Tag Archives: tackle
(Editor’s Note: What follows is an excerpt of an article that appeared in the April issue of Concussion Litigation Reporter)
A Pennsylvania state appeals court has reversed a trial court, and given new life to the claims of two student-athletes, who sued their coaches and their college after suffering head and spinal injuries during football practice.
In so ruling, the panel of judges found that questions remain about whether the actions of the defendants constituted gross negligence and whether the waiver they had signed should act as a shield to gross negligence claims.
This case involves personal injuries suffered by the plaintiffs on March 29, 2010, while they were participating in a tackling drill during the first day of spring contact football practice at a non-profit junior college in northeastern Pennsylvania and a member of the National Junior College Athletic Association (NJCAA). Traditionally, the school employed two athletic trainers to support the football program. In June and July 2009, both athletic trainers tendered their resignations to the school.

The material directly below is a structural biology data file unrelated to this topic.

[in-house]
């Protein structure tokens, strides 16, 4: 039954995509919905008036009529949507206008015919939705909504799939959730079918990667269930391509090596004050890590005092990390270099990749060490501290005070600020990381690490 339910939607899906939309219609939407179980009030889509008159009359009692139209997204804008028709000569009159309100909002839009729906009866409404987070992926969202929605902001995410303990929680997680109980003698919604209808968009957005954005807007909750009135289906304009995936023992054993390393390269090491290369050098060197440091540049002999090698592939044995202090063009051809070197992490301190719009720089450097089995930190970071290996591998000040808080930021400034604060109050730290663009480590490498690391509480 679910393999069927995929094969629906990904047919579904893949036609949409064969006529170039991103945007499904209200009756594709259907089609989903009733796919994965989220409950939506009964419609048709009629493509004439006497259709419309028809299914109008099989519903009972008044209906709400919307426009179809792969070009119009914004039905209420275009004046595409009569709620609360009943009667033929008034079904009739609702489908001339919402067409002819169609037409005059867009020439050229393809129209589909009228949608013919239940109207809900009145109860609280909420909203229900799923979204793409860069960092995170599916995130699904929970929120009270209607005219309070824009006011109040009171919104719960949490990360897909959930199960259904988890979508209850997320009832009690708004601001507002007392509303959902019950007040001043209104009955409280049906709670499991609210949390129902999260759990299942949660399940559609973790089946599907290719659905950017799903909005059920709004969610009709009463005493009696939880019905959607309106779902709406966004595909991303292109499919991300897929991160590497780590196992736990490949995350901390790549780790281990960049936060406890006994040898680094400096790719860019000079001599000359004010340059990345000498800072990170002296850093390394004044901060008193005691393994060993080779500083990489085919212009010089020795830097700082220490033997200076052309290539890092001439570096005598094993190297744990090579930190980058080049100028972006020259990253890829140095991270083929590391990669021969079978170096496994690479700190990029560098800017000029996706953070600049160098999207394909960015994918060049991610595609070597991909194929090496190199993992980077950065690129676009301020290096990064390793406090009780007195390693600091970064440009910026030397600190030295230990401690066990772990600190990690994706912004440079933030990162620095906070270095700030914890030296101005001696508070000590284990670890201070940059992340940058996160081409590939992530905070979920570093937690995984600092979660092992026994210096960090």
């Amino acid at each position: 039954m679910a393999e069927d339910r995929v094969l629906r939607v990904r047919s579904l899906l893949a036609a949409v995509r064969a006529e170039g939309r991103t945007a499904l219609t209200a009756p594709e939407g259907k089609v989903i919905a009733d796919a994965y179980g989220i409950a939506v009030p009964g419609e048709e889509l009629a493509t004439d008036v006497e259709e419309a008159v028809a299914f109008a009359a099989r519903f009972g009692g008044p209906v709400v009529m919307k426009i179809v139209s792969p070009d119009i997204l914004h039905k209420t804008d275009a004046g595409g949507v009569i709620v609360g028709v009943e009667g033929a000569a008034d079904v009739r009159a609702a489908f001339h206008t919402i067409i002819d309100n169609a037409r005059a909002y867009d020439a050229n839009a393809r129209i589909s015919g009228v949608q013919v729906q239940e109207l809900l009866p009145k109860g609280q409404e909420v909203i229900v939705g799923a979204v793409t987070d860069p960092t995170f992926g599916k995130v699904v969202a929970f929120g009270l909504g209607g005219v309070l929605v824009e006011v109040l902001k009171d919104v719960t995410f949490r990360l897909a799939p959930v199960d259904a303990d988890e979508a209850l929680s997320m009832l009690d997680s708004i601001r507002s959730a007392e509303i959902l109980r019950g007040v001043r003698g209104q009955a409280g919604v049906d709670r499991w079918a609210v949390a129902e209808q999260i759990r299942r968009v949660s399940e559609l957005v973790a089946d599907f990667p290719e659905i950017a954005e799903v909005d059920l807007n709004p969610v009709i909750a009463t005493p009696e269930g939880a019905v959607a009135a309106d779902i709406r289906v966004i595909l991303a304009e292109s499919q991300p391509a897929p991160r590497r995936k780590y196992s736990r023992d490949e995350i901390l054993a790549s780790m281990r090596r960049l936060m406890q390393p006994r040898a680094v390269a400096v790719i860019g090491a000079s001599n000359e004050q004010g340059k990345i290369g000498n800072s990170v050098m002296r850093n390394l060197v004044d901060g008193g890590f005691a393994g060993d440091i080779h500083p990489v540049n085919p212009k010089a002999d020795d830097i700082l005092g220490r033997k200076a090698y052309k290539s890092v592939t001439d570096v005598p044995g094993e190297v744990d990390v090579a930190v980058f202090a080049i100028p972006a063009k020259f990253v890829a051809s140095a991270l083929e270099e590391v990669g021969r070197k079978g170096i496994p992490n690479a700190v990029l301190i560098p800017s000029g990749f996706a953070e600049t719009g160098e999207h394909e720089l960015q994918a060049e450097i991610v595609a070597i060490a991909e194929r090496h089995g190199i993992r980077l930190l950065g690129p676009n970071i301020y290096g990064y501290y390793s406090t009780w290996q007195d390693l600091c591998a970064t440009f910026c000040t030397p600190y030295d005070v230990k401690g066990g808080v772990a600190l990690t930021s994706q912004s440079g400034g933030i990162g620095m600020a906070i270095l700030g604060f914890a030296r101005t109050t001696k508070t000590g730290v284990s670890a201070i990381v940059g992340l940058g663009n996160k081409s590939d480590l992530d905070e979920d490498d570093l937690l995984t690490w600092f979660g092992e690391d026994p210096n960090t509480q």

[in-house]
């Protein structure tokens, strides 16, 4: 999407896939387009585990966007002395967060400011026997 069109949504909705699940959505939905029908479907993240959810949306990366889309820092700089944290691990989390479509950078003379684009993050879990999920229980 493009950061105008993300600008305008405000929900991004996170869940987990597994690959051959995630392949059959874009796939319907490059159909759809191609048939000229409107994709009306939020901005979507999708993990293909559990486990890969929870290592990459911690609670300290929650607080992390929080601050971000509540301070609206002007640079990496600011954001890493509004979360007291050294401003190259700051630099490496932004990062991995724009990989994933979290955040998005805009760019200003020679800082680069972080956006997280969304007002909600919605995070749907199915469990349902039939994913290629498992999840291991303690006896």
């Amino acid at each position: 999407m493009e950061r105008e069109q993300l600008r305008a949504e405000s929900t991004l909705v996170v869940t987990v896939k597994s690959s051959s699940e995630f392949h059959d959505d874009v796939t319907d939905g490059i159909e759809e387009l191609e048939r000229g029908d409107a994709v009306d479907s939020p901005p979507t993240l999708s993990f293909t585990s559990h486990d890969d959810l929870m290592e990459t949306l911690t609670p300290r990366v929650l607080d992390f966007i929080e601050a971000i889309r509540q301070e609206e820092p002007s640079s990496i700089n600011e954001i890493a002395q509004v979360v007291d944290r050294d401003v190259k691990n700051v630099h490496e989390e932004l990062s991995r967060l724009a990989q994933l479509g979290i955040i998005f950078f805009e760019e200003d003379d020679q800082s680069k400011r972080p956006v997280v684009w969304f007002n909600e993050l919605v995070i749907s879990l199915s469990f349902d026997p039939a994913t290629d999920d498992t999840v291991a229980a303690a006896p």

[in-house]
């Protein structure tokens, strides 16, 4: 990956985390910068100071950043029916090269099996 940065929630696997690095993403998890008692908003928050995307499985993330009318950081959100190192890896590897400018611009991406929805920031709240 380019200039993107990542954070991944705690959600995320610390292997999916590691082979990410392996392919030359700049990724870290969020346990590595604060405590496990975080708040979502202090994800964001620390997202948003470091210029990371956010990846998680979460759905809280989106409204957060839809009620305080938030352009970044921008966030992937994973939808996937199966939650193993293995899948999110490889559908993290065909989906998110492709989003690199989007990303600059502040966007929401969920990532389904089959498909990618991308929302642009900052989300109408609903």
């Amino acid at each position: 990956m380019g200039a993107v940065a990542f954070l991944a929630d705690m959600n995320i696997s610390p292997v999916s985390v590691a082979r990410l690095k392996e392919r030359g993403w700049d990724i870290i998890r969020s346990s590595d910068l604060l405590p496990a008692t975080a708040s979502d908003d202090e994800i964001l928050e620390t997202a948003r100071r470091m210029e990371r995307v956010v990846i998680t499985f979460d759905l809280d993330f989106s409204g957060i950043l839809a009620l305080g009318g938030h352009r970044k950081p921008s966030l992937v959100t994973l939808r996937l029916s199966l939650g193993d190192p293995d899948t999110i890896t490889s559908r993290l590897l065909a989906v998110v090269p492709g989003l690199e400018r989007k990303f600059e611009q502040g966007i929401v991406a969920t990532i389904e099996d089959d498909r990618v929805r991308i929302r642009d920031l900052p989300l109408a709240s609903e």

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While the Super Bowl was playing out, New York Assemblyman Michael Benedetto was busy suggesting a plan to prevent youth football leagues from allowing anyone 13 or younger to tackle
Dr. Robert Cantu, a leading expert, said “there’s unquestionably a movement afoot, which is wonderful.
“Basically, it boils down to the fact that a young person’s brain is more vulnerable to injury than is an adult brain,” Cantu, a proponent of no-tackle football, no heading in soccer and no full-body-checking in hockey for kids under 14, told the Associated Press.
Noting that the “sun Is setting’ on tackle football, two University of Minnesota doctors have recommended in an upcoming article that “health professionals” push for the elimination of tackle football in public schools for youths and teenagers because of the high incidence of concussions.
Dr. Steven Miles and Dr. Shailendra Prasad reviewed studies on football-related concussions for their statement, which will appear in the January 2016 issue of American Journal of Bioethics.
“Health professionals should call for ending public school tackle football programs,” they wrote. “We disagree with the perspective and the argument of a recent report (http://pediatrics.aappublications.org/content/early/2015/10/20/peds.2015-3282.full.pdf+html) by the American Academy of Pediatrics (AAP) that supports the current organization of reforms of youth tackle football.”
For a “special pre-print posting of an editorial,” visit http://www.bioethics.net/2015/10/medical-ethics-and-school-football/